Robert Laird Borden (Prime Minister; Secretary of State for External Affairs; President of the Privy Council)
Sir ROBERT BORDEN moved:
A message from His Royal Highness the Governor General, transmitting Estimates for the yeaT ending March 31, 1917, was presented by Sir Thomas White (Minister of Finance), read by Mr. Speaker to the House, and referred to the Committee of Supply.
Sir ROBERT BORDEN moved:
Sir WILFRID LAURIER:
on a previous occasion, at the opening of this session, when you were nominated for the Chair, I felt called upon, while assenting to your election, to offer some criticism. On this occasion I can endorse the choice of my right hon. friend without any reservation whatever. The hon. member for Cumberland seems >to me eminently fitted for the position to which it is now sought to elect him. He has given proof, on many an occasion, that he is endowed with a just and fair mind-if he will permit me to say so, a mind so just and so fair that I have been sometimes surprised to see him sitting on that side of the House. But, now that he is to sit neither on one side nor on the other, he will have every opportunity to give effect to his better instincts. Therefore it is with great pleasure that I accept his nomination to the office of Chairman of Committees.
Motion agreed to. *
(.Questions answered orally are indicated by an asterisk.)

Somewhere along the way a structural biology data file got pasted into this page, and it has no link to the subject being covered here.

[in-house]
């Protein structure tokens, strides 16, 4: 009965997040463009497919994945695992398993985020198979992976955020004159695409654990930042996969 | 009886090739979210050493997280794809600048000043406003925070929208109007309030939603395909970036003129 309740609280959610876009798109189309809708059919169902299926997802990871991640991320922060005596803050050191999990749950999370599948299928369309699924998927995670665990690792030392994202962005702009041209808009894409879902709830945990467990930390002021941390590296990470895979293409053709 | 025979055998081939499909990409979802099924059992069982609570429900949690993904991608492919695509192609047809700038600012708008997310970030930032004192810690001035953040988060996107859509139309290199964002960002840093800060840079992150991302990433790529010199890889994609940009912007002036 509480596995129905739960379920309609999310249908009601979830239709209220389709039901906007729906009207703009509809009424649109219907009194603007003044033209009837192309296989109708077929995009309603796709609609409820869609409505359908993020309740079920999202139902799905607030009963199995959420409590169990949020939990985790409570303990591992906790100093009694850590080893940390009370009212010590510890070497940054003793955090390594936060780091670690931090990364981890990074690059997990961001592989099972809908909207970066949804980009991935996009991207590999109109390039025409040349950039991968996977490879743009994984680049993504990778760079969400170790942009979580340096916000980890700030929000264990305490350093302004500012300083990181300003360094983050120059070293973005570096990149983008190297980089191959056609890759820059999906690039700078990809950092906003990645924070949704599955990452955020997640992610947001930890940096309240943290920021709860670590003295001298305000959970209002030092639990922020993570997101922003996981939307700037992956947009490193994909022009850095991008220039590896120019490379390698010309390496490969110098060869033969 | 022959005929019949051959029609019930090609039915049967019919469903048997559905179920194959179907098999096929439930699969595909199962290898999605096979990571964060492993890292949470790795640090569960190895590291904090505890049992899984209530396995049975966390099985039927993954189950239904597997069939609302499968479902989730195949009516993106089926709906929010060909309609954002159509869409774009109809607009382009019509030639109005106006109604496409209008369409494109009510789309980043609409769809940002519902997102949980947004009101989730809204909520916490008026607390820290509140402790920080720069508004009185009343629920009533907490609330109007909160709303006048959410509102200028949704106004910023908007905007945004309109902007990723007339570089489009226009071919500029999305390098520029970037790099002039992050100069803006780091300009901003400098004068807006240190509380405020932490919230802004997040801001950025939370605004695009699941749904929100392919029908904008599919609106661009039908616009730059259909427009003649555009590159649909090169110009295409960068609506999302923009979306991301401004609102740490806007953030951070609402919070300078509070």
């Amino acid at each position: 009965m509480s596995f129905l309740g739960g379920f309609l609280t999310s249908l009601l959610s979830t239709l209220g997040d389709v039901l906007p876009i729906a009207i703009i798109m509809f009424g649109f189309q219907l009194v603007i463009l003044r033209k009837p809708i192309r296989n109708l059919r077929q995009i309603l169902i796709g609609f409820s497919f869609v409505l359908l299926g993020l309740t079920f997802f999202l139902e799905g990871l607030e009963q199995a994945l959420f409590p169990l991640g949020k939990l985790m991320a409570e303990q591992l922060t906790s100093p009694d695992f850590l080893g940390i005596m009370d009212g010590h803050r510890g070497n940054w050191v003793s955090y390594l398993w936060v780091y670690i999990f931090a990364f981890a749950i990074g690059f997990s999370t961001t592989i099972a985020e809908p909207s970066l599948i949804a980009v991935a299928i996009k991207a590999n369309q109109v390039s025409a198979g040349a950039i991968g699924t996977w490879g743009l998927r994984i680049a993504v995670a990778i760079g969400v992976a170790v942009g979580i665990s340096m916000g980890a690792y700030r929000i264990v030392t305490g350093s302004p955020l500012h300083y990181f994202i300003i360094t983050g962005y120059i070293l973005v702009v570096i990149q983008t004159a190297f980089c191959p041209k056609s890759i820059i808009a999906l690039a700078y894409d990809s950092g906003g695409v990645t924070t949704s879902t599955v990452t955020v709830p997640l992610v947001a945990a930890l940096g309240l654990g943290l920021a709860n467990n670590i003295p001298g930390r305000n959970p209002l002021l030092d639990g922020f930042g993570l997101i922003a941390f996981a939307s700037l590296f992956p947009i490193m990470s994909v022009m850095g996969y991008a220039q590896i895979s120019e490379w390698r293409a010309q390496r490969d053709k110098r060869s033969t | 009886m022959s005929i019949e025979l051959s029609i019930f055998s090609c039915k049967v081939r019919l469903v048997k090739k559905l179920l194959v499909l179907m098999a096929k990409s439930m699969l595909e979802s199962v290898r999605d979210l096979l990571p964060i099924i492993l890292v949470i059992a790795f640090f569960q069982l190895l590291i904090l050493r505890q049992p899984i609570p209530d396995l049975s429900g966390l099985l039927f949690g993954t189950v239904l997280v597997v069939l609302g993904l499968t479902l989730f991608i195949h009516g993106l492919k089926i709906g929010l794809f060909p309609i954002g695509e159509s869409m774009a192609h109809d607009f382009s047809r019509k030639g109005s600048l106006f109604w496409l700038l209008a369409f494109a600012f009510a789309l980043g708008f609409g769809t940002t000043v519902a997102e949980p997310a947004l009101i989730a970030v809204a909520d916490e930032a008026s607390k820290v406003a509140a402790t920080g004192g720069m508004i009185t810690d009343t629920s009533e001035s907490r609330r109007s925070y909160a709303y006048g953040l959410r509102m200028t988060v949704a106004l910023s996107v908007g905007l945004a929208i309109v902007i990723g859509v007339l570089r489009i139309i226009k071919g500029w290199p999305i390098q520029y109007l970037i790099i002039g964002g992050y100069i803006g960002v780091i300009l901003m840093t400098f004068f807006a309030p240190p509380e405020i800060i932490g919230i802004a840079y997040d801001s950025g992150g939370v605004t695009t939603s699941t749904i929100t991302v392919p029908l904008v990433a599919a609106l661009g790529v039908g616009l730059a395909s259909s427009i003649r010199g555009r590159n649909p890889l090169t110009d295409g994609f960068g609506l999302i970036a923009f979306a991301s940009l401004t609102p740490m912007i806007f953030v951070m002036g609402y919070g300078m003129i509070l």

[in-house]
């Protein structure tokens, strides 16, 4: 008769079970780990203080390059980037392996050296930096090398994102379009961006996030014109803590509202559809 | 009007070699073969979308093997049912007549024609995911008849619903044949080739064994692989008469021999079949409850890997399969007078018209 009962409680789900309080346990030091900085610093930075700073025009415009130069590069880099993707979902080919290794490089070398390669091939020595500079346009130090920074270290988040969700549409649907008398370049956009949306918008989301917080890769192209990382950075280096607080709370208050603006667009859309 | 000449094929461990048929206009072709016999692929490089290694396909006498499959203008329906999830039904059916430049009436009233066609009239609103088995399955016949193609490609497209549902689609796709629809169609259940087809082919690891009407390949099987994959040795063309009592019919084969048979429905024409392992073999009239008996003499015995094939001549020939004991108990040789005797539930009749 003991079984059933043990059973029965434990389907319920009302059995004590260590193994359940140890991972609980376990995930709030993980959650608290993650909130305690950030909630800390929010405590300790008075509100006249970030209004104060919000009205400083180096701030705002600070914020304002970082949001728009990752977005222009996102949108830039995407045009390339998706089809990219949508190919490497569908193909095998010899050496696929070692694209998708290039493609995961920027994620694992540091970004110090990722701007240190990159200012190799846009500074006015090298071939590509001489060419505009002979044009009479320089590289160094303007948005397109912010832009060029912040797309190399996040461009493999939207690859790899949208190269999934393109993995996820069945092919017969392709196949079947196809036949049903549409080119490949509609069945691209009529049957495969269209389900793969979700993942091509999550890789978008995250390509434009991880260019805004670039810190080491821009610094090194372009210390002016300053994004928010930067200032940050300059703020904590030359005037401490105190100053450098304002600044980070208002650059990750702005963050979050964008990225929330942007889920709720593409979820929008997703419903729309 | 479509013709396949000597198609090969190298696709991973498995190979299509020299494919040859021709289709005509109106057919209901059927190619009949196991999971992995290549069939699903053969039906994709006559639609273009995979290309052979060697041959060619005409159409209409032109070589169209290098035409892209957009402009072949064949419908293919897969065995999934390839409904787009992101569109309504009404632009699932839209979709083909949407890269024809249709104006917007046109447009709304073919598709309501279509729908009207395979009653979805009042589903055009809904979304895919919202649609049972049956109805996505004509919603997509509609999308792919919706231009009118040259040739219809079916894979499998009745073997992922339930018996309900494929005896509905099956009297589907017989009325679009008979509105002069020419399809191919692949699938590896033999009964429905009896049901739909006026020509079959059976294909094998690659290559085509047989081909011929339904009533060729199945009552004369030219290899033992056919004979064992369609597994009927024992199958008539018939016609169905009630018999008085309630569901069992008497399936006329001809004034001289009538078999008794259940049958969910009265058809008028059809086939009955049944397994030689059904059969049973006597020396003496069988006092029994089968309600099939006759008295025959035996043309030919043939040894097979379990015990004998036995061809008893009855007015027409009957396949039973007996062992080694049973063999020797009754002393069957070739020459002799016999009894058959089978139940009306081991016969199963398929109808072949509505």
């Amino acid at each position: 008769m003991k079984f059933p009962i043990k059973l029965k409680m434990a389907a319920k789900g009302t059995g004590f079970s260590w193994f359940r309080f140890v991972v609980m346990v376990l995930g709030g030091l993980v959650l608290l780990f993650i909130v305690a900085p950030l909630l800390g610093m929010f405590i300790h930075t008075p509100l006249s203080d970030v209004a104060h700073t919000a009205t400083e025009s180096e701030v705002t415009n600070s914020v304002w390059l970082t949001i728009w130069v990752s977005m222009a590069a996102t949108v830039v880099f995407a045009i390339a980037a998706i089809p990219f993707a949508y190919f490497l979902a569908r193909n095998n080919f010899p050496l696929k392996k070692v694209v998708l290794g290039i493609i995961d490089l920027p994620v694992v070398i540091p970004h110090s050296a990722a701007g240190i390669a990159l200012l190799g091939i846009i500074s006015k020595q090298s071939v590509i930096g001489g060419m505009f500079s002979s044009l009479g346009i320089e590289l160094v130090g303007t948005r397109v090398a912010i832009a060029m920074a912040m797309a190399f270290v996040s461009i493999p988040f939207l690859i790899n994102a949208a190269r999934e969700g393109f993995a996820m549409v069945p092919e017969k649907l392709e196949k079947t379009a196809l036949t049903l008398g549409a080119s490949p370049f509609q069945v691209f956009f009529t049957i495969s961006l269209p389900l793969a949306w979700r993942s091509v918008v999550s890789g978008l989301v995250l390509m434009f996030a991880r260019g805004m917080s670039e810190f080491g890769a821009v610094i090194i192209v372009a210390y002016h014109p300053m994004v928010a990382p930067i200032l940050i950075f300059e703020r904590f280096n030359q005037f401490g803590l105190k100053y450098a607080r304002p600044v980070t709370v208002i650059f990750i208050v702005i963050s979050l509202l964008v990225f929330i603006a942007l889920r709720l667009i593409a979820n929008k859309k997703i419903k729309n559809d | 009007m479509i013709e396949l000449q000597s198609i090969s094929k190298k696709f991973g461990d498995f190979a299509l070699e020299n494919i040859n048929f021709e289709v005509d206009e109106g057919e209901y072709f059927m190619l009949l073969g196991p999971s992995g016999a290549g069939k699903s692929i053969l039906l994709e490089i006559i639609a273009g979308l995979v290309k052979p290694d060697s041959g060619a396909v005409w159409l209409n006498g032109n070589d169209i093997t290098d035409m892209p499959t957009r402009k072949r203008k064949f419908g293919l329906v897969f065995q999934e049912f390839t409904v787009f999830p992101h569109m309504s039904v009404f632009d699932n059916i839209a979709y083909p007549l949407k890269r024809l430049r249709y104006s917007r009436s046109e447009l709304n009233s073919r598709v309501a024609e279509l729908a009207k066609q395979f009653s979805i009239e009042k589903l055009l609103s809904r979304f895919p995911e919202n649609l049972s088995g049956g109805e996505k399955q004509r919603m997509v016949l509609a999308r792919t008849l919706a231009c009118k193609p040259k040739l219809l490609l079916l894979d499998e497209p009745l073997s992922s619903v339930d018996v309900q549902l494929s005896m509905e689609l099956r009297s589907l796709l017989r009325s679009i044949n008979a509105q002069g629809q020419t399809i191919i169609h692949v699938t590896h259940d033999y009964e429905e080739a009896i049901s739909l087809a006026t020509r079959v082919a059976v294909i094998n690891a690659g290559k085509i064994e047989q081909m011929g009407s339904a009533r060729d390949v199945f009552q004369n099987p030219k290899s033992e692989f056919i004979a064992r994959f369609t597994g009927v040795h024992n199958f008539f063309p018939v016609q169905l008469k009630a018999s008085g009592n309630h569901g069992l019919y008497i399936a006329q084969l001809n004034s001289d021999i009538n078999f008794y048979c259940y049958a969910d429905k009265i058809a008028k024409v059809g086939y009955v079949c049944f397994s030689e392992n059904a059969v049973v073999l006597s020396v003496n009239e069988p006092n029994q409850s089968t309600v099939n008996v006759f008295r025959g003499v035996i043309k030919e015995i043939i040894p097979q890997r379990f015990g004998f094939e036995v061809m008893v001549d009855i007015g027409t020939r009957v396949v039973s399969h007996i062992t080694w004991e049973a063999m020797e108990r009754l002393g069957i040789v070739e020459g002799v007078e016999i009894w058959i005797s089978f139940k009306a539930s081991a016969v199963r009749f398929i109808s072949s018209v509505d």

1. How much was received by the Government or any department, from private sources to be expended in the purchase of machine guns?
2. Have any machine guns been paid for out of these contributions? If so, how many?
3. Is it the intention of the Government to return the money so subscribed to the donors? If not, what does the Government purpose doing with this money?
2. A very large number of machine guns were ordered during the first twelve months of the war and considerable deliveries have been made. It is inexpedient to state the exact number.
3. It is the intention of the Government to apply to the purchase of machine guns the moneys which have been subscribed and paid in for that purpose.
What was the postal revenue from the sale of stamps in 1914 as compared with 1915?
"Mr. CAS GRAIN: The total revenue from the sale of stamps was as follows: Fiscal
year ended March 31, 1914, $14,392,510.25; fiscal year ended March 31, 1915, $14,598,267.94.
Why are letters from soldiers in active service arriving in Canada free of postage, stamped by the Post Office Department before being forwarded to their destination?
This is to comply with international postal law, which requires postage on letters to and from soldiers when these have to pass from one country to another, otherwise double the deficiency in postage would have to be collected from the addressees. .
Is it the intention of the Government to make provision for the appointment of a Minister of Munitions?
Sir ROBERT BORDEN: